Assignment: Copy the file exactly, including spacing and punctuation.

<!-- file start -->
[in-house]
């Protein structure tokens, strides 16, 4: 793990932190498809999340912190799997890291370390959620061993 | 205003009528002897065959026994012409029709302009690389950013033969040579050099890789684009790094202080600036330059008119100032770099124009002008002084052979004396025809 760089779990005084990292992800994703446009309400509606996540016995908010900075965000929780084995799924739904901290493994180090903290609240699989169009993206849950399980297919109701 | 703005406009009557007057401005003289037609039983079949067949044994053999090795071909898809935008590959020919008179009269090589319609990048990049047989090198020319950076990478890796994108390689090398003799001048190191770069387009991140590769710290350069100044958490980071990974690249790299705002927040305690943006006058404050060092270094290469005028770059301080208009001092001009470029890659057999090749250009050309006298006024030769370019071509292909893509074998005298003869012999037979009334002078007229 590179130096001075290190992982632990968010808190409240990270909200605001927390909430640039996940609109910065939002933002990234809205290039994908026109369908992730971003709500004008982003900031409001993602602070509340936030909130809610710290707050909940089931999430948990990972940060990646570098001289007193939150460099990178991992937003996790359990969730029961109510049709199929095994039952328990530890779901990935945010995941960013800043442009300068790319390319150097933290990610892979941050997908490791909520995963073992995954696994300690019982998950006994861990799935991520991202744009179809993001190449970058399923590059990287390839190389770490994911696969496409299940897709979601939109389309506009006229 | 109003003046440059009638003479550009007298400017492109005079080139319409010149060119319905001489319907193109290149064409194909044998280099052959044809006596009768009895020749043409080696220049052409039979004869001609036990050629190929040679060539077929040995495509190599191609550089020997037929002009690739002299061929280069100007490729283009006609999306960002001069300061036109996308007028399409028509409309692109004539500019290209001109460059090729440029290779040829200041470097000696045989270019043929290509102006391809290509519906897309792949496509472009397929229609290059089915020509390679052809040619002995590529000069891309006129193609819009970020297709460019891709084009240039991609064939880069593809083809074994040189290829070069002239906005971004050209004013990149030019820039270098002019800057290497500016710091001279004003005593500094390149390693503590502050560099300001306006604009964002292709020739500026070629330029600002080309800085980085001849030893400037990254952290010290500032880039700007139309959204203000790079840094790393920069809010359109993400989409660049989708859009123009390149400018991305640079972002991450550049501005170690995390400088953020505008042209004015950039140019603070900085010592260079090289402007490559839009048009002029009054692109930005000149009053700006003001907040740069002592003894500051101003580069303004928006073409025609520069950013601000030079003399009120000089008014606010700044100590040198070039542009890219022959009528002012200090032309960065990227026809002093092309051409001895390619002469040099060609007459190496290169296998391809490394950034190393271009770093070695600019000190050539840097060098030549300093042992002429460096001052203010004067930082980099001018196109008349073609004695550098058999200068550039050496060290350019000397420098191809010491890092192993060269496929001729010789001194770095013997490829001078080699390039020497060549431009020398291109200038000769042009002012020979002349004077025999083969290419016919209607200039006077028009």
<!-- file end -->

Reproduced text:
[in-house]
């Protein structure tokens, strides 16, 4: 793990932190498809999340912190799997890291370390959620061993 | 205003009528002897065959026994012409029709302009690389950013033969040579050099890789684009790094202080600036330059008119100032770099124009002008002084052979004396025809 760089779990005084990292992800994703446009309400509606996540016995908010900075965000929780084995799924739904901290493994180090903290609240699989169009993206849950399980297919109701 | 703005406009009557007057401005003289037609039983079949067949044994053999090795071909898809935008590959020919008179009269090589319609990048990049047989090198020319950076990478890796994108390689090398003799001048190191770069387009991140590769710290350069100044958490980071990974690249790299705002927040305690943006006058404050060092270094290469005028770059301080208009001092001009470029890659057999090749250009050309006298006024030769370019071509292909893509074998005298003869012999037979009334002078007229 590179130096001075290190992982632990968010808190409240990270909200605001927390909430640039996940609109910065939002933002990234809205290039994908026109369908992730971003709500004008982003900031409001993602602070509340936030909130809610710290707050909940089931999430948990990972940060990646570098001289007193939150460099990178991992937003996790359990969730029961109510049709199929095994039952328990530890779901990935945010995941960013800043442009300068790319390319150097933290990610892979941050997908490791909520995963073992995954696994300690019982998950006994861990799935991520991202744009179809993001190449970058399923590059990287390839190389770490994911696969496409299940897709979601939109389309506009006229 | 109003003046440059009638003479550009007298400017492109005079080139319409010149060119319905001489319907193109290149064409194909044998280099052959044809006596009768009895020749043409080696220049052409039979004869001609036990050629190929040679060539077929040995495509190599191609550089020997037929002009690739002299061929280069100007490729283009006609999306960002001069300061036109996308007028399409028509409309692109004539500019290209001109460059090729440029290779040829200041470097000696045989270019043929290509102006391809290509519906897309792949496509472009397929229609290059089915020509390679052809040619002995590529000069891309006129193609819009970020297709460019891709084009240039991609064939880069593809083809074994040189290829070069002239906005971004050209004013990149030019820039270098002019800057290497500016710091001279004003005593500094390149390693503590502050560099300001306006604009964002292709020739500026070629330029600002080309800085980085001849030893400037990254952290010290500032880039700007139309959204203000790079840094790393920069809010359109993400989409660049989708859009123009390149400018991305640079972002991450550049501005170690995390400088953020505008042209004015950039140019603070900085010592260079090289402007490559839009048009002029009054692109930005000149009053700006003001907040740069002592003894500051101003580069303004928006073409025609520069950013601000030079003399009120000089008014606010700044100590040198070039542009890219022959009528002012200090032309960065990227026809002093092309051409001895390619002469040099060609007459190496290169296998391809490394950034190393271009770093070695600019000190050539840097060098030549300093042992002429460096001052203010004067930082980099001018196109008349073609004695550098058999200068550039050496060290350019000397420098191809010491890092192993060269496929001729010789001194770095013997490829001078080699390039020497060549431009020398291109200038000769042009002012020979002349004077025999083969290419016919209607200039006077028009």